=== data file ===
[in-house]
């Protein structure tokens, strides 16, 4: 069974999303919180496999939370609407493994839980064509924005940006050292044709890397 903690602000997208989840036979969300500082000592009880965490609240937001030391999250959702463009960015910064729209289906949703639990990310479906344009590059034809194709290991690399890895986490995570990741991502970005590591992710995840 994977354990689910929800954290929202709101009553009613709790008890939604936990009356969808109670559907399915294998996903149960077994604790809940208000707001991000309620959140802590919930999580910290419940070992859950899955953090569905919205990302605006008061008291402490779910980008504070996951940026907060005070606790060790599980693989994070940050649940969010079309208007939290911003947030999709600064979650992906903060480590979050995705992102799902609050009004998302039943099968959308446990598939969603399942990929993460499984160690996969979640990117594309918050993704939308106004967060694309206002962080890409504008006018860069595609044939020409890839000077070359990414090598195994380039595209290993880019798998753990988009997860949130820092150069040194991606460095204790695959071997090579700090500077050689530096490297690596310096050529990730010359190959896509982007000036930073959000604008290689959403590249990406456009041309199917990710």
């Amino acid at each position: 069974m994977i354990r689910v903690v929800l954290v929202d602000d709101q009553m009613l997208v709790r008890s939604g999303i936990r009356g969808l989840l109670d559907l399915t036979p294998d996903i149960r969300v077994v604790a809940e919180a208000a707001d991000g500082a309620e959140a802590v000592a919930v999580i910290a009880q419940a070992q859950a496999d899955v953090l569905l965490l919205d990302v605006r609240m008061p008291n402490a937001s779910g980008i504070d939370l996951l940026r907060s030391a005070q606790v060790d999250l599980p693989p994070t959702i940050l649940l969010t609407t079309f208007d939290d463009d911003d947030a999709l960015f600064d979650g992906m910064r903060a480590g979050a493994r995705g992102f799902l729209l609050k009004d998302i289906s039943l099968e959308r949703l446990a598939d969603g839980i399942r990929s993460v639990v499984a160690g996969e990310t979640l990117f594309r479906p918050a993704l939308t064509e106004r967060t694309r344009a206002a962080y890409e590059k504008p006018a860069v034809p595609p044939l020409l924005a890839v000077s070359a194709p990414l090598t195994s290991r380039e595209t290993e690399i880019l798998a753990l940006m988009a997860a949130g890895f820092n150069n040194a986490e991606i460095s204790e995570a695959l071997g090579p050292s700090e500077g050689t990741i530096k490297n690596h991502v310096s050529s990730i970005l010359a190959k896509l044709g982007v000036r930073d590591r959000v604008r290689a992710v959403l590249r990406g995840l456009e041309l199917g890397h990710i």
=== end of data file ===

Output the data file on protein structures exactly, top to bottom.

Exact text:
[in-house]
């Protein structure tokens, strides 16, 4: 069974999303919180496999939370609407493994839980064509924005940006050292044709890397 903690602000997208989840036979969300500082000592009880965490609240937001030391999250959702463009960015910064729209289906949703639990990310479906344009590059034809194709290991690399890895986490995570990741991502970005590591992710995840 994977354990689910929800954290929202709101009553009613709790008890939604936990009356969808109670559907399915294998996903149960077994604790809940208000707001991000309620959140802590919930999580910290419940070992859950899955953090569905919205990302605006008061008291402490779910980008504070996951940026907060005070606790060790599980693989994070940050649940969010079309208007939290911003947030999709600064979650992906903060480590979050995705992102799902609050009004998302039943099968959308446990598939969603399942990929993460499984160690996969979640990117594309918050993704939308106004967060694309206002962080890409504008006018860069595609044939020409890839000077070359990414090598195994380039595209290993880019798998753990988009997860949130820092150069040194991606460095204790695959071997090579700090500077050689530096490297690596310096050529990730010359190959896509982007000036930073959000604008290689959403590249990406456009041309199917990710």
């Amino acid at each position: 069974m994977i354990r689910v903690v929800l954290v929202d602000d709101q009553m009613l997208v709790r008890s939604g999303i936990r009356g969808l989840l109670d559907l399915t036979p294998d996903i149960r969300v077994v604790a809940e919180a208000a707001d991000g500082a309620e959140a802590v000592a919930v999580i910290a009880q419940a070992q859950a496999d899955v953090l569905l965490l919205d990302v605006r609240m008061p008291n402490a937001s779910g980008i504070d939370l996951l940026r907060s030391a005070q606790v060790d999250l599980p693989p994070t959702i940050l649940l969010t609407t079309f208007d939290d463009d911003d947030a999709l960015f600064d979650g992906m910064r903060a480590g979050a493994r995705g992102f799902l729209l609050k009004d998302i289906s039943l099968e959308r949703l446990a598939d969603g839980i399942r990929s993460v639990v499984a160690g996969e990310t979640l990117f594309r479906p918050a993704l939308t064509e106004r967060t694309r344009a206002a962080y890409e590059k504008p006018a860069v034809p595609p044939l020409l924005a890839v000077s070359a194709p990414l090598t195994s290991r380039e595209t290993e690399i880019l798998a753990l940006m988009a997860a949130g890895f820092n150069n040194a986490e991606i460095s204790e995570a695959l071997g090579p050292s700090e500077g050689t990741i530096k490297n690596h991502v310096s050529s990730i970005l010359a190959k896509l044709g982007v000036r930073d590591r959000v604008r290689a992710v959403l590249r990406g995840l456009e041309l199917g890397h990710i």